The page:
Haviland Anthropology 13th Edition
These sections relate the 13th Edition of Haviland Anthropology to the Living Anthropologically sections on Biological Anthropology – Human Nature, Race, Evolution.
Haviland Anthropology is a conceptual favorite for its overall take on questions of human nature, race, and evolution. It is almost always possible to find a fact or reference, as the authors cover an impressive stretch of anthropology. The problem is that Haviland Anthropology becomes more like an encyclopedia than a textbook. It has four co-authors, more than any of the other textbooks, and is up to 100 pages longer than the comprehensive four field texts. It is difficult to imagine how a professor could include much additional reading, and it’s hard to find Haviland Anthropology for less than $100.
Very unfortunately, even the condensed version of Haviland, The Essence of Anthropology clocks in as expensive too. At this price, it defeats the purpose of assigning additional readings and materials to complement the textbook.
With this encyclopedic quality, more proofreading was necessary. There were mismatches between index page numbers and material, as well as problems in reference dates and styles, and some typos. It also seemed like it was more an encyclopedia of 1990s anthropology–the references for many sections stopped at around 2000.
I also worry Haviland Anthropology may come off as “typical liberal anthropologists” in an Introduction to Anthropology course. It’s an impression I get paging through the text. One particularly acerbic Amazon reviewer complained of it being too “preachy” and similar negative reviews showed up for the 2nd edition of Essence of Anthropology. I take such comments with lots of salt, but I do worry there is something about the Haviland textbooks which makes them seem like they are liberals masquerading as objective, when it could be better to simply announce positioning from the start (for another example see Social Construction of Race = Conservative Goldmine). Other textbooks do not get the same kinds of vitriol, at least on Amazon comments.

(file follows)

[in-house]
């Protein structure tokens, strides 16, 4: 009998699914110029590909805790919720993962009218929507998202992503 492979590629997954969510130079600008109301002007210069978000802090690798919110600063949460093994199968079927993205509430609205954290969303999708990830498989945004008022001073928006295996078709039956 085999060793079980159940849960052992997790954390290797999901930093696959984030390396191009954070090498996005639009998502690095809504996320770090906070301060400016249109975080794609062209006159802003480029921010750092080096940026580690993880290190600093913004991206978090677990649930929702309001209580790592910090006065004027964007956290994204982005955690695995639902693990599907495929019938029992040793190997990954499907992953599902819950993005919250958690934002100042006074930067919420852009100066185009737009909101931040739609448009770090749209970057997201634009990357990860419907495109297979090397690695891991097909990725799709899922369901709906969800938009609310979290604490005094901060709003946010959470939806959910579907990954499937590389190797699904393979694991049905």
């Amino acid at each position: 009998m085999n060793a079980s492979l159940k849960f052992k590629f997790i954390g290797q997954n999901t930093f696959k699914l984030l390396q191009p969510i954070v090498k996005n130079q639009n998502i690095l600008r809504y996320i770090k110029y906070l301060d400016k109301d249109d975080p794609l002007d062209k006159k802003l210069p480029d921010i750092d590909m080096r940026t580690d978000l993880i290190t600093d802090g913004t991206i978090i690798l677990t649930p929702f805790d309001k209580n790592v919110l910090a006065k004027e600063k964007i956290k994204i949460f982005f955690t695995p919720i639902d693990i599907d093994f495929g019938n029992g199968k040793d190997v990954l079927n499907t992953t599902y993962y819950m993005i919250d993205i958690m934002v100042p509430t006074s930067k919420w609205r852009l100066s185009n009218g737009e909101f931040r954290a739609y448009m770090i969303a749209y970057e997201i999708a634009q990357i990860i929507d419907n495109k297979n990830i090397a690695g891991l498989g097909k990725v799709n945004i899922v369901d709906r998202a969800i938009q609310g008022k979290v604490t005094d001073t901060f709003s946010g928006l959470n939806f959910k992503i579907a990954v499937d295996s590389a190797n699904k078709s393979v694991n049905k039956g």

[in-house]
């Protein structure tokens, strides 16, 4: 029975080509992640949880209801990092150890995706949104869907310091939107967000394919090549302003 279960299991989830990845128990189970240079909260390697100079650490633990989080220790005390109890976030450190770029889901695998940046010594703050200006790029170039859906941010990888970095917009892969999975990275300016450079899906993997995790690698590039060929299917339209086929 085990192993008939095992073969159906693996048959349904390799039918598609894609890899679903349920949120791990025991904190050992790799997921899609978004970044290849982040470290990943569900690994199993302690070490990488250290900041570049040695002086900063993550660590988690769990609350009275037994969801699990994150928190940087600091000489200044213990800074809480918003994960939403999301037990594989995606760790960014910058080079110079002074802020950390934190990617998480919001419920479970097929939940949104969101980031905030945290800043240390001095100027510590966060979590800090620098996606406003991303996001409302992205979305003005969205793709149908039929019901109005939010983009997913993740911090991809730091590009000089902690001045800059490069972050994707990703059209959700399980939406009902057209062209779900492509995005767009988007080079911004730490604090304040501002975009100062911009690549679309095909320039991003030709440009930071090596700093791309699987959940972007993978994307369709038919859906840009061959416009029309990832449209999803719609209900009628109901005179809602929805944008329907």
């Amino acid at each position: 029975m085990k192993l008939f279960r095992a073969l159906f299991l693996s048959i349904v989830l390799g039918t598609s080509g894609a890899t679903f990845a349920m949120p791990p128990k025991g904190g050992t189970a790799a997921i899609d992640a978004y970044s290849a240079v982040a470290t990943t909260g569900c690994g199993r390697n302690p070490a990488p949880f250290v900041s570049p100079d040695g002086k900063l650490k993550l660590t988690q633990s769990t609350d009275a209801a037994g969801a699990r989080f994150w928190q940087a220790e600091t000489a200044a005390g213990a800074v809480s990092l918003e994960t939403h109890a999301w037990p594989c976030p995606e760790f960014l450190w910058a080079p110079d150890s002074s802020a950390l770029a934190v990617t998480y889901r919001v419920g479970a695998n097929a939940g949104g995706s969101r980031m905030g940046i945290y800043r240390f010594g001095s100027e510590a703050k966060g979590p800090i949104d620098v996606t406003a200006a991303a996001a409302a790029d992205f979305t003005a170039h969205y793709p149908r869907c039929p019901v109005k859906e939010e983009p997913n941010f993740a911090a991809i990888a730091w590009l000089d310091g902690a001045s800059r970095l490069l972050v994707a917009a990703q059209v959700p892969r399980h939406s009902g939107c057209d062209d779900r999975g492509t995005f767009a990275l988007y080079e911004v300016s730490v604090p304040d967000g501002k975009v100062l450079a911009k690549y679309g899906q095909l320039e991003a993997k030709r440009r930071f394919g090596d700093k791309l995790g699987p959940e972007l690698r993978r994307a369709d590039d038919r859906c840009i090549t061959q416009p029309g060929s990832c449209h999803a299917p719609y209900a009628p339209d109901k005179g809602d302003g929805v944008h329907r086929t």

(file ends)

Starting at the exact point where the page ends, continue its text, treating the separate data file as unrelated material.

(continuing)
Corresponds to Chapter 1, “The Essence of Anthropology” which talks about how anthropologists often challenge “generally accepted opinions derived from Western studies” (7), with a nice reference to Geertz’s Anti-anti-relativism lecture (1984). Haviland Anthropology emphasizes holism and that “humans have one leg in culture and the other in nature” (25). The authors stress a biocultural approach, including many boxed features with “Biocultural Connections” and consider this a “signature feature” of the textbook (p. xxviii). Extensive discussion of genes, but do not really address issues of genetic determinism.
Haviland Anthropology discusses infant development mostly in relationship to co-sleeping and SIDS (6, 312), later stating “stimulation plays a key role in the hardwiring of the brain; it is necessary for development of the neural circuitry” (398), with hints that this neural circuitry could develop differently under different environmental conditions. It is unclear why they use the phrase “hardwiring of the brain,” as “hardwired” gets unconvincingly used two other times (90, 278). There are hints of how fetal environment influences growth, such as the photo caption p.288 and the PCB discussion on p.669, but this could be more developed in the text. Haviland Anthropology generally argues against biological and genetic determinisms, but sometimes put this more in the boxes than the headlines; they include two selections from Jonathan Marks, “Ninety-Eight Percent Alike” (40-41) and A Feckless Quest for the Basketball Gene (286-287).
Discuss the “nondirectedness of macroevolution” (127-128) and highlight The Flamingo’s Smile by Gould to stress importance of chance and accidents. However, do not discuss later evolutionary ideas such as niche construction.